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Guide to iPhone and iPad settings: how to use all the iOS Settings UPDATED

Cliff Joseph | Aug. 20, 2015
Like System Preferences on a Mac , Settings on your iPhone or iPad offers access to tools for adjusting screen brightness, setting up a password, configuring your WiFi, and more. But in addition you will also find options for handling phone calls and mobile broadband, as well as many additional security features that protect your personal files, photos and other information.

You can turn the Today and Notifications views on or off in order to prevent anyone from seeing recent messages that you might have received, and you can turn Siri off here too. The Passbook option can be turned off too, which ensures that no one else can use Passbook to spend your money or use your airline tickets (unless they've got your passcode or one of your fingers.).

Privacy settings in iOS

The next section in iOS Settings is Privacy. This is a key set of features, obviously, but we've actually looked at some of these settings already, as the Privacy panel duplicates several of the settings that can be found in the Restrictions panel within General Settings. We covered the Location Services options when we looked at Restrictions earlier, so we don't need to repeat that information here.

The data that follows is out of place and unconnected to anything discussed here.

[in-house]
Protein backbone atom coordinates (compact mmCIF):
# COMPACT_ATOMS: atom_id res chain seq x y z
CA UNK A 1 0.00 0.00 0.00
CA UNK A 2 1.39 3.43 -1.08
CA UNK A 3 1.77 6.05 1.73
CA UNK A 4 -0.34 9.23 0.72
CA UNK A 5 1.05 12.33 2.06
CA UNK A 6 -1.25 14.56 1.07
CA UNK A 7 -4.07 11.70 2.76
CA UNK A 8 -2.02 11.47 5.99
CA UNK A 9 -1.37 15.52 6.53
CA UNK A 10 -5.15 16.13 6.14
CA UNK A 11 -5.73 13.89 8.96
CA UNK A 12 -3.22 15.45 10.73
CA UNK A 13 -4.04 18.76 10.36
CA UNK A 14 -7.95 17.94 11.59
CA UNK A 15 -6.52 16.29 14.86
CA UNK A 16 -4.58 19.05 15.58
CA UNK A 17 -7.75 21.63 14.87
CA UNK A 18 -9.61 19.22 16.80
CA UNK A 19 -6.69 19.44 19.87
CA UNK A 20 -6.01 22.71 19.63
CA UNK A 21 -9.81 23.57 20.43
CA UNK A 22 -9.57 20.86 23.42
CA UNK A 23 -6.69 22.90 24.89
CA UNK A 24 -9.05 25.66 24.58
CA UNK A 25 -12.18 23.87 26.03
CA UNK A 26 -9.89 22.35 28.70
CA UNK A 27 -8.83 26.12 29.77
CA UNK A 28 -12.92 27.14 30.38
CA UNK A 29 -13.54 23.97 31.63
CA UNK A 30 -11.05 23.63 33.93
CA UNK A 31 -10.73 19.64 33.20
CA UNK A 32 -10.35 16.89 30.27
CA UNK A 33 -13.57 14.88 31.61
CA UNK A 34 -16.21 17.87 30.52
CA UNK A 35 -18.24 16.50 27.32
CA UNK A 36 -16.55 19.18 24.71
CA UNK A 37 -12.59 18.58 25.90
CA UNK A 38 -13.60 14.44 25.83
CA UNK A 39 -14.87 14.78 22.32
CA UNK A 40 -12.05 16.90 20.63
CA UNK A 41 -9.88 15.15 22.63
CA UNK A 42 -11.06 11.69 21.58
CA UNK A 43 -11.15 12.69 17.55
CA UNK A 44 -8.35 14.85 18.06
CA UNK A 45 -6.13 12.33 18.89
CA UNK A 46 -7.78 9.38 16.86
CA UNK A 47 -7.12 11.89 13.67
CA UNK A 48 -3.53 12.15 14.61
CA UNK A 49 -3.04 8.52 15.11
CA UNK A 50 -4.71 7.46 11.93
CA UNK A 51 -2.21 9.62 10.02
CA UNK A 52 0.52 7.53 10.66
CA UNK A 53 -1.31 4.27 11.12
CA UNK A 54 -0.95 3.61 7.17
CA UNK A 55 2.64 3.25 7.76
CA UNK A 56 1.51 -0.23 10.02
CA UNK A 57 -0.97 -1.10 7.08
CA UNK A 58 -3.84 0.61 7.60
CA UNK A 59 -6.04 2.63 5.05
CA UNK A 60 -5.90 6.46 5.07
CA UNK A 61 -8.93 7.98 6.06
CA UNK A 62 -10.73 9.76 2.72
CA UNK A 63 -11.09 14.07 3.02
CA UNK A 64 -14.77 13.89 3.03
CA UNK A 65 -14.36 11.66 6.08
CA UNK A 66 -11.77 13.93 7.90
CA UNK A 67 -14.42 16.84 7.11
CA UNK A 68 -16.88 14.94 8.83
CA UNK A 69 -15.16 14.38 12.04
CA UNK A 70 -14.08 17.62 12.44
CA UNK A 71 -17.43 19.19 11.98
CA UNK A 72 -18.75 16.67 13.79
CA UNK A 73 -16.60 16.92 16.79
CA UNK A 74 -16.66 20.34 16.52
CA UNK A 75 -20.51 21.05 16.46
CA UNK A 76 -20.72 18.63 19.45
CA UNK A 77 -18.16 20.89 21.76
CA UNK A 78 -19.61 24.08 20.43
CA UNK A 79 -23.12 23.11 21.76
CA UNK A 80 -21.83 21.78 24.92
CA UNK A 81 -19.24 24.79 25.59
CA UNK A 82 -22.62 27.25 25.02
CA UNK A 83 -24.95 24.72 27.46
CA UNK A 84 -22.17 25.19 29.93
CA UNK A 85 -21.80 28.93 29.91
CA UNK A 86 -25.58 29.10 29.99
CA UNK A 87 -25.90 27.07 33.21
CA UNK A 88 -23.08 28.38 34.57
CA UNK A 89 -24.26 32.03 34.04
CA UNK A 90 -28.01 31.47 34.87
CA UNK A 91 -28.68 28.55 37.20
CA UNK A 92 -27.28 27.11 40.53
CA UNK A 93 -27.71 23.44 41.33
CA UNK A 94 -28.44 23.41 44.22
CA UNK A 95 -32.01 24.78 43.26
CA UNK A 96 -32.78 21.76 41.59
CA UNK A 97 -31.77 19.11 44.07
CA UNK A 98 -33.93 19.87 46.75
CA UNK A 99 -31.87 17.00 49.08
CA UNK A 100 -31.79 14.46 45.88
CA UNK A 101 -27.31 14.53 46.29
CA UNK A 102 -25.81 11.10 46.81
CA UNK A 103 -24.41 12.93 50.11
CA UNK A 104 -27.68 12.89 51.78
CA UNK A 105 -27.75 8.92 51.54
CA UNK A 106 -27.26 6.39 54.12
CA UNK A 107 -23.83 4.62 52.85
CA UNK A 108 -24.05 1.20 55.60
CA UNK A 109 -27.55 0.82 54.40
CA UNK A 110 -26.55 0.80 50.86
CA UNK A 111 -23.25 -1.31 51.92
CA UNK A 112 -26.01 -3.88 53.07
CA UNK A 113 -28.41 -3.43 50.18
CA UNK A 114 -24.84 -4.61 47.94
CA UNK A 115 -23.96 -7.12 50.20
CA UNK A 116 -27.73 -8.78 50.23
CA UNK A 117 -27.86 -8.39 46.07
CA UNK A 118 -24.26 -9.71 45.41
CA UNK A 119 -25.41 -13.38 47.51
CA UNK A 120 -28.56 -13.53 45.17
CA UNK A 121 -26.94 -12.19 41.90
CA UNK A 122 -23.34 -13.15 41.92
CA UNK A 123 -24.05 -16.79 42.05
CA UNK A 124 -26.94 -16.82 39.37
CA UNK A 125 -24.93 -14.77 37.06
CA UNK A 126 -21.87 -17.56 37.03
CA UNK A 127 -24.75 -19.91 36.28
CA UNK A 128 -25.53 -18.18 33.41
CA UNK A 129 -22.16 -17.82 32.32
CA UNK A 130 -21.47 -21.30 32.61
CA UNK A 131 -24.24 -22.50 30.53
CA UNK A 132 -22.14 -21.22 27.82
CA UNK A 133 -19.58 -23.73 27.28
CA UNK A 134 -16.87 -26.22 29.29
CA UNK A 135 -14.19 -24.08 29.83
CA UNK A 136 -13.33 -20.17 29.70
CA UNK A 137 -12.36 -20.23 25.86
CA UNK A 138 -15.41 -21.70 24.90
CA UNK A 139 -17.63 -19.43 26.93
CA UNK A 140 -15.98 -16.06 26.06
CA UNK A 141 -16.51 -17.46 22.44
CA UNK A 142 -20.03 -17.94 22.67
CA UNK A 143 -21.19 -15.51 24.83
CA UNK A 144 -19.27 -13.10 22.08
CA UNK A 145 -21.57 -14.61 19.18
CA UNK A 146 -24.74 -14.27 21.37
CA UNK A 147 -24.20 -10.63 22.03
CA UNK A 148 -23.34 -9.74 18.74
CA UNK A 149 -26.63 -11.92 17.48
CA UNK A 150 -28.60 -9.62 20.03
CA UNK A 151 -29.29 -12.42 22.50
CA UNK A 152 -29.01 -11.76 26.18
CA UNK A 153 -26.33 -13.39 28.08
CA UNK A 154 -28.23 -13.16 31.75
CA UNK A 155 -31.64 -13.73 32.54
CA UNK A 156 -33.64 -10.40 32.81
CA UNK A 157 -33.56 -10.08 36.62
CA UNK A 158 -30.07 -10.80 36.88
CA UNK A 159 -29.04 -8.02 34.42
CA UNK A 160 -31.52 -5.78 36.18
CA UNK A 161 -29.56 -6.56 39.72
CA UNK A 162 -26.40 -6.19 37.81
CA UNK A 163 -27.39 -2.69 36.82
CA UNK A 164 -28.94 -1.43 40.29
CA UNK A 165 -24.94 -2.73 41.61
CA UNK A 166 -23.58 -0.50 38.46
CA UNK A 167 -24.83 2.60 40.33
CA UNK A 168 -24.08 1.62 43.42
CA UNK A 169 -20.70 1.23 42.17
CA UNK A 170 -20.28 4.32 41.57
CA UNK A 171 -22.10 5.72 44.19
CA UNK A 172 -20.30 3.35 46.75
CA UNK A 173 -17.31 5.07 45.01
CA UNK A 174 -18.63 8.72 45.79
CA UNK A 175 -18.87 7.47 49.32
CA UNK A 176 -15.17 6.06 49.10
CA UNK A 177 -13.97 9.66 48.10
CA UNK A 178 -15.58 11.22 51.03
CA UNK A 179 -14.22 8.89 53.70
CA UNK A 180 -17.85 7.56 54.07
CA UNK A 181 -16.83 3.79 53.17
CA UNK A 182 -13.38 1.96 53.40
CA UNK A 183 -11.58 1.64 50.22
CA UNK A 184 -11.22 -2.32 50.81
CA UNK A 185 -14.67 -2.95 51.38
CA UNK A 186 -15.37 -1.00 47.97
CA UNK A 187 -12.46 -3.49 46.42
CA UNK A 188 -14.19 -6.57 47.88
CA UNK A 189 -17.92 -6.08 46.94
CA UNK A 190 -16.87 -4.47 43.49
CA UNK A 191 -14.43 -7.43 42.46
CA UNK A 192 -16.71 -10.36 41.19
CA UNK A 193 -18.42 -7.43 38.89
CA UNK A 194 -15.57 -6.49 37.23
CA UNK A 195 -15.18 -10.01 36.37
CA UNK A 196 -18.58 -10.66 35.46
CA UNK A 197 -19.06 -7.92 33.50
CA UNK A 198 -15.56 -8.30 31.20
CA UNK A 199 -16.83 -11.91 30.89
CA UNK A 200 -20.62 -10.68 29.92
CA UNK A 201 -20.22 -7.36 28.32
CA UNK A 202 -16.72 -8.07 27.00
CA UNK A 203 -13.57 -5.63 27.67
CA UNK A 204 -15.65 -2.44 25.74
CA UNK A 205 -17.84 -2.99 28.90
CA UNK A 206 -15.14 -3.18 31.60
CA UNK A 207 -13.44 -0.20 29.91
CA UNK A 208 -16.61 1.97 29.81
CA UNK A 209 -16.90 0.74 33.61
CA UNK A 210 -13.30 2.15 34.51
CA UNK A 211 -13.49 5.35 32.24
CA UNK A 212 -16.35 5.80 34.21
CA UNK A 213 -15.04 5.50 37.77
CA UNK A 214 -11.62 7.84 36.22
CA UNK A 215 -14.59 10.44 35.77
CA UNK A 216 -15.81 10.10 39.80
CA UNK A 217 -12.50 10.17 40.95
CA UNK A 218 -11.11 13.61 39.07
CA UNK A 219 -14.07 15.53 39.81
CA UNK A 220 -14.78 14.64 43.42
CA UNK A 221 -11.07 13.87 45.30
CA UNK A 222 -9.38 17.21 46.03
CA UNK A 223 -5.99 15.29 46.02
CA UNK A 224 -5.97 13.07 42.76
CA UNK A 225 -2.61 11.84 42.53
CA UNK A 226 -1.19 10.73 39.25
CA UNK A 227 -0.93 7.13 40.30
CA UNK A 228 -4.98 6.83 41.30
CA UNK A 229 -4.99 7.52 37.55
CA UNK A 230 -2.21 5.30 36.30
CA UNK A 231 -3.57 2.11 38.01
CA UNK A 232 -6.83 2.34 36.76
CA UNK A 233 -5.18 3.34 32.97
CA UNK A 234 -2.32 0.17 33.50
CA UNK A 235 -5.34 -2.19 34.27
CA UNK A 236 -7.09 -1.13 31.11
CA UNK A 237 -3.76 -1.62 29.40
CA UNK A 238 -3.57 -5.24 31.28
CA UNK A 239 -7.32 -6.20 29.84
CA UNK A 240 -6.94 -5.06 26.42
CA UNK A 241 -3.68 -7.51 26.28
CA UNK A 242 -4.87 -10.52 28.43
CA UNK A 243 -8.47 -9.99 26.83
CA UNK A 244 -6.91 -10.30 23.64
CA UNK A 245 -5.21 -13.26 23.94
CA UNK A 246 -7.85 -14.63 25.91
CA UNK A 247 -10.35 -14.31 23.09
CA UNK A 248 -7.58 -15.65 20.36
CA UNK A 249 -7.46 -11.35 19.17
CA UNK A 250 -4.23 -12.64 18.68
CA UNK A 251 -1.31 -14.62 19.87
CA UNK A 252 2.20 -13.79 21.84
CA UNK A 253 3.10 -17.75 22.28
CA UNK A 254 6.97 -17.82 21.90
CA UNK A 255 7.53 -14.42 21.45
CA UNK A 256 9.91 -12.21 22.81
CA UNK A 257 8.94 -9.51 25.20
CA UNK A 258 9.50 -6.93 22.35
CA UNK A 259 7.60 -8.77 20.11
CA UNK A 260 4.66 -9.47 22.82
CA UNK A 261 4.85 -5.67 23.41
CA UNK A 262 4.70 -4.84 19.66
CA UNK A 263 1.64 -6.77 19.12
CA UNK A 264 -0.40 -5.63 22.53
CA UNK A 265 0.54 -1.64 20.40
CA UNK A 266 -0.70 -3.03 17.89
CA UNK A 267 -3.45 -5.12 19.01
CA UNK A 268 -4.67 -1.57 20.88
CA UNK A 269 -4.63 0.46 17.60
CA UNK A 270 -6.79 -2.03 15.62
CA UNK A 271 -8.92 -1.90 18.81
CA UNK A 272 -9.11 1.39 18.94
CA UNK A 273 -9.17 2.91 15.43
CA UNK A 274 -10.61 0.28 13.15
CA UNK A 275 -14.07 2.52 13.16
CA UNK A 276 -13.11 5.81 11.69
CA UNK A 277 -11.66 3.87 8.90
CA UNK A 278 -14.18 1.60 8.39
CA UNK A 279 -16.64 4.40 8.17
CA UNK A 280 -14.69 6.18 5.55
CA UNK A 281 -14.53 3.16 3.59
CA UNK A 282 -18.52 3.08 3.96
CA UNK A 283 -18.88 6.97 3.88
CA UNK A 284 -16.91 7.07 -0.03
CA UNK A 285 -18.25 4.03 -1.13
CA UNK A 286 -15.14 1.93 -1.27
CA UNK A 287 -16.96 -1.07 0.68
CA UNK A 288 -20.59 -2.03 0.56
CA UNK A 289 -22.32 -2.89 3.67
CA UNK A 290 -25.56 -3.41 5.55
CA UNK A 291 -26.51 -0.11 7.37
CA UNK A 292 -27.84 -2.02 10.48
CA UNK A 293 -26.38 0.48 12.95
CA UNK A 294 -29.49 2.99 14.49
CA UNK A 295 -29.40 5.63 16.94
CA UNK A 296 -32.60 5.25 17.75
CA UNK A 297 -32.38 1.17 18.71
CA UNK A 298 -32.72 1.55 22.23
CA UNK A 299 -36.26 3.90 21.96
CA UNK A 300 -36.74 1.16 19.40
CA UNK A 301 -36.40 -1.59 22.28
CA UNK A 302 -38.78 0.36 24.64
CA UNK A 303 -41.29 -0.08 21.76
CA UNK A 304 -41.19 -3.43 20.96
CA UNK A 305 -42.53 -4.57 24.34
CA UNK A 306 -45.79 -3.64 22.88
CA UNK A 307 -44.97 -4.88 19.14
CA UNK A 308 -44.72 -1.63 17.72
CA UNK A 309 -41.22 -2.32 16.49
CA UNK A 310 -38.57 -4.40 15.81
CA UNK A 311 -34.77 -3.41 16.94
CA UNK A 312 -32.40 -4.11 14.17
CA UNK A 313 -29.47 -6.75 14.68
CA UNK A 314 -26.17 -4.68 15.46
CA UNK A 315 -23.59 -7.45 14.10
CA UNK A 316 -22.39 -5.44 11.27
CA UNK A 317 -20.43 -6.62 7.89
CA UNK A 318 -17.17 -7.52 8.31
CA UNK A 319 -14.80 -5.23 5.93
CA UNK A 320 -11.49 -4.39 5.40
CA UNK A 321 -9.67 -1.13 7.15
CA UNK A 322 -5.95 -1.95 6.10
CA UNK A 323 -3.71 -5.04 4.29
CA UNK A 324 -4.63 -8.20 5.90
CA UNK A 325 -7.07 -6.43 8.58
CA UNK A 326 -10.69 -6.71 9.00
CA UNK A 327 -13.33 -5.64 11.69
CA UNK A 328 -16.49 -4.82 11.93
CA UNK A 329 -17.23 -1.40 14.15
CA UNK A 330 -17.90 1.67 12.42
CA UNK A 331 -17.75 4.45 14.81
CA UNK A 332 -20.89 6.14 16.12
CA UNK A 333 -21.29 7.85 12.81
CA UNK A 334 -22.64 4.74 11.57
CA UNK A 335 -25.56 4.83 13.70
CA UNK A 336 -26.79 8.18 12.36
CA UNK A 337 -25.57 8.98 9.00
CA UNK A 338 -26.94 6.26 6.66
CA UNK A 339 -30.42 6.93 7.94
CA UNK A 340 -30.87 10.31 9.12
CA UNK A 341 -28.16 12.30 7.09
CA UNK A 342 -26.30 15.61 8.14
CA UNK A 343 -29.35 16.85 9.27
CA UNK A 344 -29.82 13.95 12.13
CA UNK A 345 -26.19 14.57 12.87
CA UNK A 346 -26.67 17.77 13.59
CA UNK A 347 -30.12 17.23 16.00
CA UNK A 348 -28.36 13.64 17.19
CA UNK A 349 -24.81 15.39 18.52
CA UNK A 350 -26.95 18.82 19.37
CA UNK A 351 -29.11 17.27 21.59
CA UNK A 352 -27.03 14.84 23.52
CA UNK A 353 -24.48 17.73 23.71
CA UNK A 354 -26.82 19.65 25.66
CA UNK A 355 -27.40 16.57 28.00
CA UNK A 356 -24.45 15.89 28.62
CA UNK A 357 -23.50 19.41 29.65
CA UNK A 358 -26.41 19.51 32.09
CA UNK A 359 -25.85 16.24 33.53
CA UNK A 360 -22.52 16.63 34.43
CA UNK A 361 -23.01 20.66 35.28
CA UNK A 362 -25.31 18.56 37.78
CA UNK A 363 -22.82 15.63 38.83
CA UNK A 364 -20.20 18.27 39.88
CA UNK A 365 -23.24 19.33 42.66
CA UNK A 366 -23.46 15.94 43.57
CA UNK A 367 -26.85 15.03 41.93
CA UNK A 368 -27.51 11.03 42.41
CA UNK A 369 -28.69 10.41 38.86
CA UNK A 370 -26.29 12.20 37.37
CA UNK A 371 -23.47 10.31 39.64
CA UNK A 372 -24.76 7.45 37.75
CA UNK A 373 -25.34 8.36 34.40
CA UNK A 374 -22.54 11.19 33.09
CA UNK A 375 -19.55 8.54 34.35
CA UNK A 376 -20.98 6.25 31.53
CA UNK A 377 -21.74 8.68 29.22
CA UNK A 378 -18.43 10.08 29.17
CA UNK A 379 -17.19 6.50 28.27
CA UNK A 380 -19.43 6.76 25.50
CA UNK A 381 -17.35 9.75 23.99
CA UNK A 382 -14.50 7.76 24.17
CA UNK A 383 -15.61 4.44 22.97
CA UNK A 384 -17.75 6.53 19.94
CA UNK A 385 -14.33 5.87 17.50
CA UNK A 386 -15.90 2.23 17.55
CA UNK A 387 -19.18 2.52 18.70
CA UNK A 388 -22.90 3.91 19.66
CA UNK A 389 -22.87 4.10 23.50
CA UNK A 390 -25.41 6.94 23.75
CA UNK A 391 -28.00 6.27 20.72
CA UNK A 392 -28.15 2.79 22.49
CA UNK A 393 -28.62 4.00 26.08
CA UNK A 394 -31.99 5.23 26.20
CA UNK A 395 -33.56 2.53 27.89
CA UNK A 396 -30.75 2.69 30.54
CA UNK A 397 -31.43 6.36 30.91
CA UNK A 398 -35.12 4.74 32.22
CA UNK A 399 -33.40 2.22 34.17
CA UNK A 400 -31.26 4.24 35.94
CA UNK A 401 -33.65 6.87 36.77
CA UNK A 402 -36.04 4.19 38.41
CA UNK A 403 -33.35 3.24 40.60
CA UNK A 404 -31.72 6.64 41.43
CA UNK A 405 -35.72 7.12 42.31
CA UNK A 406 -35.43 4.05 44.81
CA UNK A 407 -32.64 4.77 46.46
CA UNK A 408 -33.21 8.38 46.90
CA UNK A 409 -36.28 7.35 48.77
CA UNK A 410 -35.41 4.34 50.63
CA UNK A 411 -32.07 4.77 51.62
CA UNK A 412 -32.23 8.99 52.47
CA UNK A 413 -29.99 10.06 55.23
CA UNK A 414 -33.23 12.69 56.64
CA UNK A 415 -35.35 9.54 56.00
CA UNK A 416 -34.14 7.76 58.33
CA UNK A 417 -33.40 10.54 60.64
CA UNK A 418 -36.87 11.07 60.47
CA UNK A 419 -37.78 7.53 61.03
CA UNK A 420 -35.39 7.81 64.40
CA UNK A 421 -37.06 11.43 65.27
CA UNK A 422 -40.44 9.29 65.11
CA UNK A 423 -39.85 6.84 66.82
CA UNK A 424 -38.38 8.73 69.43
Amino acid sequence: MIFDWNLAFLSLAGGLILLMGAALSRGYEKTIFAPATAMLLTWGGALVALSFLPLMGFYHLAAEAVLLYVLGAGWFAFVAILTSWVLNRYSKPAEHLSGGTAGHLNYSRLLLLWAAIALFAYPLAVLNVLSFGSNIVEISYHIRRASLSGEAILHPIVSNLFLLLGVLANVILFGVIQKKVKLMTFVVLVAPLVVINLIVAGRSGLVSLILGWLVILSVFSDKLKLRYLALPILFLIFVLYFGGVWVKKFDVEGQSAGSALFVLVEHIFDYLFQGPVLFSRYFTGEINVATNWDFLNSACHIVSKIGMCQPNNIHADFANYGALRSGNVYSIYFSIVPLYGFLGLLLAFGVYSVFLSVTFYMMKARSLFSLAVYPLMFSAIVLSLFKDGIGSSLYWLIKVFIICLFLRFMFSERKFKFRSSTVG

However, your iPhone or iPad apps can share more than just location data. The standard apps that are built into iOS - including the Contacts, Calendar, Photos and Health, can share extensive personal data with other third-party apps that you install on your devices. Any app that wants access to your data - such as Google Maps asking for address info from Contacts - should ask your permission when you first install the app. However, keeping track of all the different apps that you install can get tricky after a while, so the Privacy settings shown here allow you to get a quick overview of all the info that you might be sharing.

Find out what you are sharing, and with whom

The iOS apps that can share your personal info are all listed in Privacy, and if you tap on the name of each app you can see exactly which other third-party apps have asked for permission to share your data.

Some of these might surprise you too - it might make sense for Google Maps to ask for address info from Contacts, but you probably didn't realize that Google Maps has a 'voice search' option that can control your microphone too. That's a legitimate use for the microphone, and of course a wonderful company like Google would never, ever dream of infringing anyone's personal privacy. But in the hands of someone less scrupulous your microphone could potentially be turned into a bugging device that listens to every word you say.

So it's worth checking these Privacy settings every now and then, and turning off any sharing options that don't seem to be absolutely essential.

Let apps share data

It's also worth remembering that the ability to share data between apps is a two-way street. Apple's Health app, for instance, allows third-party health apps to both 'read' and 'write' data. I've got the Nike Running app on my iPhone and this can 'write' my workout and running data to Health, so that Health can compile a better overall picture of my physical condition. However, the Nike app can also 'read' other data, such as my heart rate, from Health and let me know when I'm overdoing things a bit.


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